After graduating from Prairie College, I took a two-year diploma program at a technical school to learn more about liberal arts and writing. Much later, I completed an MA in Religion and also earned a diploma in Teaching English as a Second Language.
As a student interested in Africa, it wasn’t a leap one day in 1968 to notice Ron Brown and eventually join my life to his in 1974. After a long wait, God gave us two beloved daughters, Bethany in 1983 and Rebecca in 1987.
While in my mid-life, my mother sent me this story in a letter. She was living in the Belgian Congo and on her back resting early one afternoon when she pulled my bassinet closer to her bed. She went on to tell me, “I heard the Lord say, ‘he’s not yours, he’s mine; you get to look after him for me.’”
What a privilege I had to be cared for by this strong Mennonite woman from Saskatchewan. She raised me, and all during my years of growing up and ministry, she, along with Dad, was my prayer warrior.
Born and raised in Africa and then returning to work there in a 26+-year career, more than half of my life has been spent there. My mother home-schooled me during my first five years of schooling, with correspondence courses from Saskatchewan. Then after some home assignment years, I was enrolled in a residential school for missionary kids in the Congo for grades eight and nine. Dad would spend three days driving on dirt forest roads to get to the mission school, drop us three children off, and then drive three days back home.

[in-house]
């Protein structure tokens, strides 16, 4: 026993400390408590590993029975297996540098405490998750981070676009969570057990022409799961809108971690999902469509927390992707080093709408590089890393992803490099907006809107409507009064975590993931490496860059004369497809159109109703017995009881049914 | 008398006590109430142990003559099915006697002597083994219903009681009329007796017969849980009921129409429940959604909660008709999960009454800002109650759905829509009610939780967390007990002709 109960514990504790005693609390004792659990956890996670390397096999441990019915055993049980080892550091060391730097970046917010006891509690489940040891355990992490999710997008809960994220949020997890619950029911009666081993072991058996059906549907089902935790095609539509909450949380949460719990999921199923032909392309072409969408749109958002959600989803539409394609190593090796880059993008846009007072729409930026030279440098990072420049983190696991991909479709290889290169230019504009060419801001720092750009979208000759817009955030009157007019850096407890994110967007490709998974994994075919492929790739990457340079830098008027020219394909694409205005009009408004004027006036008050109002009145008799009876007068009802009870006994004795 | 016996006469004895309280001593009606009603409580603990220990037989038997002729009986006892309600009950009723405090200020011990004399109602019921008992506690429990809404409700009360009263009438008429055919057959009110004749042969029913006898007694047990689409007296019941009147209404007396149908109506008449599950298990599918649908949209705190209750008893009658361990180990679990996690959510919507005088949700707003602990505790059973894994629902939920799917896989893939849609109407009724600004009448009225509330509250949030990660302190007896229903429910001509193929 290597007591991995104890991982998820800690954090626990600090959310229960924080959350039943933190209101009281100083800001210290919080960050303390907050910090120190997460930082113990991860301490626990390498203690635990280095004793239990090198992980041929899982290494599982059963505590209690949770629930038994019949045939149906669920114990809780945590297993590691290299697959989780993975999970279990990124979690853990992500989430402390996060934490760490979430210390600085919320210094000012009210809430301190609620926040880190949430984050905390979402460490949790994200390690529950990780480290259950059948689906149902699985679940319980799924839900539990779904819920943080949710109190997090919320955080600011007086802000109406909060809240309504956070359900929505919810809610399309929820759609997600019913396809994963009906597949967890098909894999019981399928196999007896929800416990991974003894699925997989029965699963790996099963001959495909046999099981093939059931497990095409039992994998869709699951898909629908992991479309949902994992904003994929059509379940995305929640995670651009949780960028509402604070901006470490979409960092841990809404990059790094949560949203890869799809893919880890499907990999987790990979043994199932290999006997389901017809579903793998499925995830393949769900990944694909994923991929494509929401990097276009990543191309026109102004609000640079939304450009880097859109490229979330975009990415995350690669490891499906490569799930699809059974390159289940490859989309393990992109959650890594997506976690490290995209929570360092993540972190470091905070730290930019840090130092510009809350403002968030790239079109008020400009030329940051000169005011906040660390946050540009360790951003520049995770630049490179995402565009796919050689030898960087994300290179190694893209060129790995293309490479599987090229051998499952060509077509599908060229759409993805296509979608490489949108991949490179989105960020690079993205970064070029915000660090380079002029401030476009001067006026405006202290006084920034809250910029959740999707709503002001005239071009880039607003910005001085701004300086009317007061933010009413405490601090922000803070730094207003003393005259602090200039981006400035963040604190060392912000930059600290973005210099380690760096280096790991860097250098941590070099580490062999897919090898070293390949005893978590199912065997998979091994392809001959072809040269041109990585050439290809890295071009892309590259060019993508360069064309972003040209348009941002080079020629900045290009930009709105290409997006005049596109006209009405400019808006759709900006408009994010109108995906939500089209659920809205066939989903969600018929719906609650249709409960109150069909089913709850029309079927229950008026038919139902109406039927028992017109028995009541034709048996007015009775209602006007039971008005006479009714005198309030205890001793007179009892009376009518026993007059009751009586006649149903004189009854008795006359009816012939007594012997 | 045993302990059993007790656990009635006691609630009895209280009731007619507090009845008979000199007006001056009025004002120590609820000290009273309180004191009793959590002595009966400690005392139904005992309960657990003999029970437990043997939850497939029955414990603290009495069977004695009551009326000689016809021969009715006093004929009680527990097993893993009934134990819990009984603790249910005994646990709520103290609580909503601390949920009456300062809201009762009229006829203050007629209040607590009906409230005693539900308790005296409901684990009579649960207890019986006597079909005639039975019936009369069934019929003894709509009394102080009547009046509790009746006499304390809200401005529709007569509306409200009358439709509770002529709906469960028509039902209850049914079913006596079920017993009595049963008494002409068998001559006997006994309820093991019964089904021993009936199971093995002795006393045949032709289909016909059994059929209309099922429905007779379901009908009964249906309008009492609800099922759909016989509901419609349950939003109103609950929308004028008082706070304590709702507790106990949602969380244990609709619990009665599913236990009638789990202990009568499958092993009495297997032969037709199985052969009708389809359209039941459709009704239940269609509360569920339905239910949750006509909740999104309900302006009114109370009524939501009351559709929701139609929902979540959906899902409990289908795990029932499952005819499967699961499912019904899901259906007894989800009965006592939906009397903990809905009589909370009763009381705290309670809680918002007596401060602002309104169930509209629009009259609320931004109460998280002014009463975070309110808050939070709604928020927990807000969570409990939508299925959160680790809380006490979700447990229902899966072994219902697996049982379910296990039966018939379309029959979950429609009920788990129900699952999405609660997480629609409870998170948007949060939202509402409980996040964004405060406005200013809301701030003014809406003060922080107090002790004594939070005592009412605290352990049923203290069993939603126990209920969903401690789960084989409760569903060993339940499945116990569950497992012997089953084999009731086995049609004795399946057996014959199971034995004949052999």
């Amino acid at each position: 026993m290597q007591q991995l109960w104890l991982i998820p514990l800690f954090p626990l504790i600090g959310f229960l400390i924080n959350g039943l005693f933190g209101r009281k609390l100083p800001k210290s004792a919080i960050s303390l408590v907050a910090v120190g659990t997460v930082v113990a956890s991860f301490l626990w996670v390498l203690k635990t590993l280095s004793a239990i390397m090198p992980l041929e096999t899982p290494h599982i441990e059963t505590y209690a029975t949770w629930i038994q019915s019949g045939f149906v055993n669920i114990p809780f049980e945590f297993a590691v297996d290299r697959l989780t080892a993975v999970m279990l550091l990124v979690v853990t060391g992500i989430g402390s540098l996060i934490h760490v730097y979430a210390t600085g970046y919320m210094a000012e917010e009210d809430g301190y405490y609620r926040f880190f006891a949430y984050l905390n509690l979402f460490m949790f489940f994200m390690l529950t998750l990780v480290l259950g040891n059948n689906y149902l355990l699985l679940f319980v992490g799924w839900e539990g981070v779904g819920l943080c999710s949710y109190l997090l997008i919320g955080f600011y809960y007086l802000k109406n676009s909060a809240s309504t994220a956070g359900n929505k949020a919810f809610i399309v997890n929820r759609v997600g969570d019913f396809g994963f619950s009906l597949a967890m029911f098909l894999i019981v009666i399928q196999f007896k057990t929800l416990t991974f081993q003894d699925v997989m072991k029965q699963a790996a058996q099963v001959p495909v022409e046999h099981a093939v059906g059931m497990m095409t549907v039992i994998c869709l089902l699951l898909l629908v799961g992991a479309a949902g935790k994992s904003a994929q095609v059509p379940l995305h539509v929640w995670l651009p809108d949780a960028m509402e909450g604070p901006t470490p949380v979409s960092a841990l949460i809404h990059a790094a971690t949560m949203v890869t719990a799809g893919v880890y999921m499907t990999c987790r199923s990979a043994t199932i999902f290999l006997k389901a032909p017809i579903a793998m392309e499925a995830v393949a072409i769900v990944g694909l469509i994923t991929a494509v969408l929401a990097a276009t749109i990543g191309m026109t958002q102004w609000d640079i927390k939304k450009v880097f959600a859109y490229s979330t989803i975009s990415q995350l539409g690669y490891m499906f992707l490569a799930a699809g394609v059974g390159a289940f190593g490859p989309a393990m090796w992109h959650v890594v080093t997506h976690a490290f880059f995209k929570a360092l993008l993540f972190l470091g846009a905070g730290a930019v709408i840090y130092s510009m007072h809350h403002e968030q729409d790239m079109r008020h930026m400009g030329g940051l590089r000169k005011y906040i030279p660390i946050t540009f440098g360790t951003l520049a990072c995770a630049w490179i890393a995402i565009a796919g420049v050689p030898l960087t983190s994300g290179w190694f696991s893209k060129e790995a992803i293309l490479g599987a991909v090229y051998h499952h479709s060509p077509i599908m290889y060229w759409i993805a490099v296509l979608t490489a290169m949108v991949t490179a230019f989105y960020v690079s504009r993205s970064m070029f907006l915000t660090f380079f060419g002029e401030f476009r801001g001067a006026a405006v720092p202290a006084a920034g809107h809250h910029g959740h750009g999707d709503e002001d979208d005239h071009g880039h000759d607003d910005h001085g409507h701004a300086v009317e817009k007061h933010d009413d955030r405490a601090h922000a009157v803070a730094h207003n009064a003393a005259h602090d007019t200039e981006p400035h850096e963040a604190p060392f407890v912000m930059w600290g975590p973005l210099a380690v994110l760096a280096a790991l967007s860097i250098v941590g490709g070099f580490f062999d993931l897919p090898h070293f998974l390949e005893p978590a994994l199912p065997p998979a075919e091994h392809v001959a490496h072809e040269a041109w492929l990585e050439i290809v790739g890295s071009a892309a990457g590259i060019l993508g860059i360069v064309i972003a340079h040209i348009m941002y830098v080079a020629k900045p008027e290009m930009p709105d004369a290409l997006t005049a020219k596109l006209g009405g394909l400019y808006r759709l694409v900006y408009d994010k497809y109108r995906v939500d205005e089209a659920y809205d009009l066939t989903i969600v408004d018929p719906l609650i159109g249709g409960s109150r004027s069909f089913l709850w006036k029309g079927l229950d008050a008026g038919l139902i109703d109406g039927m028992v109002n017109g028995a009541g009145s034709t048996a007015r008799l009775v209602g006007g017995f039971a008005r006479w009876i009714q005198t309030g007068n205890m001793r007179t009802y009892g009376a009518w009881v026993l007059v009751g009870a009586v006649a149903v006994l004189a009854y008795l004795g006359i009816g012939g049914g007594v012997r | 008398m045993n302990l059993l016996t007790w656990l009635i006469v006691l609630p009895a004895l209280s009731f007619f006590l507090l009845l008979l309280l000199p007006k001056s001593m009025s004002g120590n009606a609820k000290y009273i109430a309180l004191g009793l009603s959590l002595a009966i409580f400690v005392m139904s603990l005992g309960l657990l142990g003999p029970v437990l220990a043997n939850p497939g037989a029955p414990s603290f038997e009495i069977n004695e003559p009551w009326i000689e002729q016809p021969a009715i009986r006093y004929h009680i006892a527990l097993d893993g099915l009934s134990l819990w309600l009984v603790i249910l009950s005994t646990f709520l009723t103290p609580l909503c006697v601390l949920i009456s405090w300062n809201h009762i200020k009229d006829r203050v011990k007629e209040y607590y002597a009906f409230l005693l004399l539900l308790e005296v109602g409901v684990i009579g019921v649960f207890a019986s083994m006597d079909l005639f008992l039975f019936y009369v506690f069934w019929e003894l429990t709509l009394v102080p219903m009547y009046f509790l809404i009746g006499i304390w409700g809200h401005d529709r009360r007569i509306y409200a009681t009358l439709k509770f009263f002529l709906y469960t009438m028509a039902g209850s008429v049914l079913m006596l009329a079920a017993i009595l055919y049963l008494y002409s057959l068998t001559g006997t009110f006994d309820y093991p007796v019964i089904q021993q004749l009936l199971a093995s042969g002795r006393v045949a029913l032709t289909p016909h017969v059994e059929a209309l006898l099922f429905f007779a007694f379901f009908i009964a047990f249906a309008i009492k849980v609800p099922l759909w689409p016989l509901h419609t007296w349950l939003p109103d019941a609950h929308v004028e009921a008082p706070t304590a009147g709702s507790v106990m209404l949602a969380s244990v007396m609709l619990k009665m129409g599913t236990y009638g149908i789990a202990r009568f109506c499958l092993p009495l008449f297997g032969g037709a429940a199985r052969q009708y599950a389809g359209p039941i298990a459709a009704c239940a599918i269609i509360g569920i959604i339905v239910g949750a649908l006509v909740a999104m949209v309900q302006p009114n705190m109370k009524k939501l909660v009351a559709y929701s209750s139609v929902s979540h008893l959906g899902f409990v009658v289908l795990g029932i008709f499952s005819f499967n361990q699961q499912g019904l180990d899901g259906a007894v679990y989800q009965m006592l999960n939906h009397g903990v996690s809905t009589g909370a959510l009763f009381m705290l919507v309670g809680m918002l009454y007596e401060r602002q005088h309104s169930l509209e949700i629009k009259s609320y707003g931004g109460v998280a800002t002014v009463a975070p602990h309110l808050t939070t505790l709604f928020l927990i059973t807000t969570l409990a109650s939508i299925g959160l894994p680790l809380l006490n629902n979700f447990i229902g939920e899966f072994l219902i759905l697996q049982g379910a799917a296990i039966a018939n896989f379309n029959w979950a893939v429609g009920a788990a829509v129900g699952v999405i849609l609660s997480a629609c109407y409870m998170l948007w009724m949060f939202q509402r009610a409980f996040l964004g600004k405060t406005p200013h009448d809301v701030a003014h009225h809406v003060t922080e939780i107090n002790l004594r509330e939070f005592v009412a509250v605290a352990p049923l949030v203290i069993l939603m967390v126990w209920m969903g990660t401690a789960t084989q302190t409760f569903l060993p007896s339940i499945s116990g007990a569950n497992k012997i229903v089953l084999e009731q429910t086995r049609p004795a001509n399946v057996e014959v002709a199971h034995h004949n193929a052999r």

When I was fifteen, rebel soldiers took over our part of the country in NE Congo, and we lived under house arrest for some weeks. The rebels had planned to gather all the foreigners living there, missionaries, plantation owners, businesspeople, and diplomats and execute them. An hour before the deadline, mercenaries from Rhodesia and South Africa burst into the town, shooting in the air, and one jeep came up to our mission station. They told us to bring one suitcase and climb into the jeep. We were taken with others to a small town with an airstrip, where we were evacuated by plane two days later.
As our truckload of foreigners headed out, three military jeeps full of soldiers with machine guns were shooting and clearing the way. I witnessed the bleeding bodies of rebel soldiers who had just been killed. “Refugee” was scrawled across my passport page as I left the country and returned to Canada, eventually settling in Swift Current, Saskatchewan. My memoir, INTERSECTIONS, includes more details of this story and two other political evacuations I experienced.
Mel Sylvester was my pastor in Swift Current during high school. Before grade 12 students graduated, it was his custom to call them into his office during Sunday school to discuss their futures. During my session, he told me I should consider the option of a future in ministry. So I did head in that direction, first studying the Bible at Prairie College, then education at the University of Calgary, then missions at Canadian Theological Seminary in Regina.